Smart sharing

Andy Erickson discusses the tax implications of making financial donations.

Giving is good. Good for your community, good for your charities, and good for those who benefit from your charitable acts.

And to make the sharing of your bounty even more appealing, giving can be good for you, too.

Your philanthropic gift is always important, but to make the best use of your contributions, to preserve your legacy, and to minimize taxes and/or estate fees, a sound charitable giving plan is the way to go. Let’s look at your options.

Name a charity as a beneficiary – The simplest option. In your will, leave a bequest of money or gift in kind to a recognized charity and your estate will receive a charitable donation tax receipt that could reduce or eliminate the income tax on your final return, and possibly on the immediately preceding return.

Establish a donor advised fund – As the donor, you receive an immediate tax receipt for all contributions made to the fund and you also retain the rights to select the charities that receive your fund’s annual income.

Establish a charitable remainder trust – This is an irrevocable trust that can hold assets such as cash or mutual funds. All the interest and dividends are paid to you as taxable income. Upon your death, the trust assets go immediately to your chosen charity. When the trust is established, you receive a donation receipt for the ‘remainder interest’ of the trust.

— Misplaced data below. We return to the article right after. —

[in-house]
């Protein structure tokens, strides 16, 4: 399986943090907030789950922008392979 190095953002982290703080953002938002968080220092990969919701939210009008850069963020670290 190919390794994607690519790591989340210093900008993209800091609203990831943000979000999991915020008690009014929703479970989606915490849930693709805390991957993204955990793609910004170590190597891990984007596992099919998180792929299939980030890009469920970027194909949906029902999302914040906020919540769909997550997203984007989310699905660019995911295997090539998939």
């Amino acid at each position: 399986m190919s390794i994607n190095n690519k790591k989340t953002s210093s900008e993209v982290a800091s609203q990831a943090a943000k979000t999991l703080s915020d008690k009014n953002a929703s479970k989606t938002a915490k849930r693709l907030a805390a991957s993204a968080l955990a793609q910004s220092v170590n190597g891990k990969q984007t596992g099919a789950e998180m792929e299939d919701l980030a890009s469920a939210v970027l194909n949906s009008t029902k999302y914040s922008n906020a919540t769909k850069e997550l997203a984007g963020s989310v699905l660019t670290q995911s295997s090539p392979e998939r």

Donate a life insurance policy while you live – With this option, you ensure your charity will receive the total death benefit under the policy while you enjoy certain tax credits.

Donate publicly funded stocks or securities – You will pay no capital gains tax on donated securities and will receive a tax receipt for their full value.

Establish a charitable life annuity – You will continue to receive a lifetime income from the donated assets. Much of the annuity cash flow is tax free and you’ll receive a charitable receipt for a portion of the donations based on the amount of annuity income you receive and your life expectancy.

Establish a private foundation – If your donation is very substantial, this option allows your name or family’s name to be permanently associated with the causes you’ve chosen.

Andy Erickson is the division director with Investors Group, Vernon. This article is provided for information purposes only. Consult with a professional advisor before implementing a strategy.